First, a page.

Morgan, Kay Rand (Indiana State University, 2019-05)
      Today, automotive industries and their consumers are demanding more information on electric vehicles in response to the ongoing transportation transition from conventional to electric vehicles (EVs), the problems of greenhouse gas emissions from conventional vehicles (CVs) and fossil fuel usage, and interests in green energy production and the overall environmental health of this world. This study identified four variables - fuel economy (FE), annual fuel cost (AFC), maintenance frequency (f), and maintenance intensity (I) - and used comparative statistical quality assessment and failure mode and effect analysis (FMEA), a reliability management tool, for data analysis comparing conventional and electric vehicles. The research examined samples of 1,028 CVs and 282 EVs from 2016 to 2018 models for FE and AFC assessments, and 23 CVs with 65 maintenance events and 119 EVs with 348 maintenance events from 2000 to 2016 for maintenance frequency and intensity assessments. The study used Minitab 18 with two-sample ttests at the 95% confidence level for hypothesis testing. The results found that the means for FE of CVs were not significantly different between 2016 and 2017, or between 2017 and 2018 models. For EVs, the means for FE were significantly different between 2016 and 2017 i.e. 2017 FE was better than 2016, but the means for FE of 2017 and 2018 models were not significantly different. In addition, the mean FE of EVs was overall 74.19% higher than that of CVs. Moreover, the mean AFC of EVs was significantly i.e. 47.68% less than that of CVs, revealing lower annual fuel expenses for EVs. The mean frequency and intensity of maintenance of EVs were found to be approximately the same as those of CVs. The study also found that the total number of failure processes was lowest in battery electric vehicles (BEVs) and highest in hybrid electric vehicles (HEVs). Plug-in electric vehicles (PHEVs) verified the highest risk and CVs the lowest risk in vehicle systems based on risk priority number (RPN), which was calculated from the product of severity (SEV), occurrence (OCC), and detection (DET). The maintenance cost of EVs was found to be 1.2359% of manufacturer suggested retail price (MSRP) per year, which was 4.7117% less than that of CVs for 10 years. The study results confirmed that EVs are generally better in FE with less expensive annual fuel cost and maintenance cost relative to MSRP than CVs. The results also indicate that the FE of EVs improved from 2016 to 2017 but remained relatively constant from 2017 to 2018. Consumers of both EVs and CVs therefore have to do vehicle maintenance about the same number of times per year. Among EVs, the researcher would recommend choosing BEVs over HEVs or PHEVs. Future researchers can refer to this study to inform and improve further research, vehicle designs, management of different vehicle systems, profitability of manufacturers and consumers, and the advancement of the vehicle industry. In addition, consumers can adopt the miles-per-dollar (MPD) unit conversion introduced in this study in order to calculate fuel-and-distance-related costs from miles-per-gallon (MPG) and miles-pergallon- equivalent (MPGe) values.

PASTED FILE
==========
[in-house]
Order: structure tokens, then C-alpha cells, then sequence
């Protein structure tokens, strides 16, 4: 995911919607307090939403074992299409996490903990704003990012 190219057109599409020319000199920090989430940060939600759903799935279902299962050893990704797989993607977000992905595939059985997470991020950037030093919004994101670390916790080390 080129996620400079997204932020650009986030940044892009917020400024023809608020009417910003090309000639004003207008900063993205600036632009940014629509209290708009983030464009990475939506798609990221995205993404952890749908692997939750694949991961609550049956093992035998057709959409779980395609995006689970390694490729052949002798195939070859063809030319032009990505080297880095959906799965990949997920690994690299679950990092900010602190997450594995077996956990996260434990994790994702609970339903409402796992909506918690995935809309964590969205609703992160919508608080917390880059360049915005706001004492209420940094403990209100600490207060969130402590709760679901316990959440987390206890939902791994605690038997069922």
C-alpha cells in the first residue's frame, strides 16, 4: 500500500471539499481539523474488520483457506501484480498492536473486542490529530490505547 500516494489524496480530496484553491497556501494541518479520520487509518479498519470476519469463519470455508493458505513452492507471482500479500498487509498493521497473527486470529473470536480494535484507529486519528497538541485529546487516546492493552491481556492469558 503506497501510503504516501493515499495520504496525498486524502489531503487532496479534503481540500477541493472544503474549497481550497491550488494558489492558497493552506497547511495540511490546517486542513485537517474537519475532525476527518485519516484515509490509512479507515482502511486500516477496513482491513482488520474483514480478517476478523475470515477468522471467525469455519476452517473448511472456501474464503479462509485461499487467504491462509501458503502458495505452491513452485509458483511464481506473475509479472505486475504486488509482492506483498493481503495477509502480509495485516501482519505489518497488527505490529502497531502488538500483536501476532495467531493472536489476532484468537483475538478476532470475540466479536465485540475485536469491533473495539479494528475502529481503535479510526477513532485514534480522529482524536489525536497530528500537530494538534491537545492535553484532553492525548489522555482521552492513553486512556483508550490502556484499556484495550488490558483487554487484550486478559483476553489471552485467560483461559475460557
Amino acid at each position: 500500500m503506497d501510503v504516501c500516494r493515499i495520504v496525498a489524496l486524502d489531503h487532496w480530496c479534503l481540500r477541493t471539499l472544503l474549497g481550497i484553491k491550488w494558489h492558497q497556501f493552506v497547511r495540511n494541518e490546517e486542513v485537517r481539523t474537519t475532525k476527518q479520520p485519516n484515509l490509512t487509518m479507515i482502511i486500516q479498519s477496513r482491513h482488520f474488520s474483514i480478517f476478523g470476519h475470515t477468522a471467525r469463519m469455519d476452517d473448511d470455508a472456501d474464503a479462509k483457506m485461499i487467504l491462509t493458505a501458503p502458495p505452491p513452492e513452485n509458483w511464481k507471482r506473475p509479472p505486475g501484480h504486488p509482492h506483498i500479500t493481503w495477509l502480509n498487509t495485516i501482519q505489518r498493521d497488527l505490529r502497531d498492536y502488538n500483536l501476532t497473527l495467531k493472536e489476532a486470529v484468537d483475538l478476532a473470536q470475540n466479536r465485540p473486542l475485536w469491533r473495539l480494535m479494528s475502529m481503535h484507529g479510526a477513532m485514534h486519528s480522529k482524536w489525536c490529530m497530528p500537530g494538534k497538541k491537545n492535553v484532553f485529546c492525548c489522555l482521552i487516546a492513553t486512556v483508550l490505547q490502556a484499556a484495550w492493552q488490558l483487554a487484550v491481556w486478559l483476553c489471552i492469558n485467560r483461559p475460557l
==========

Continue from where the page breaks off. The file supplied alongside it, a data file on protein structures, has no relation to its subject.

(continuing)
Long, Joseph D. (Indiana State University, 2020-05)
      The current state of additive manufacturing (AM) is still primarily used for prototyping and modeling. However, with the increase in available materials and more advanced machines, AM is beginning to become a production process in which ready-to-ship products are being manufactured. This makes it all the more important to effectively and efficiently use the material in AM machines. One of the ways that material usage can be improved upon is more efficiently structuring the infill material that is used. This dissertation reports on the testing and statistical analysis of the compressive modulus of elasticity, the compressive proportional limit, and the maximum compressive stress of chopped carbon fiber reinforced nylon specimens manufactured on an Ultimaker 2+ 3D printer. The primary inquiry in this study is to test the hypothesis that infill designs of 2D honeycomb, 3D Truss, and 3D Gyroid infill designs will make a more efficient infill design, meaning that, it has a higher compressive modulus of elasticity, compressive proportional limit, and maximum compressive stress at equal density, than a standard grid infill design. Using the honeycomb, truss, and gyroid designs are examples of bioinspiration, or the use of design in nature for solving engineering problems.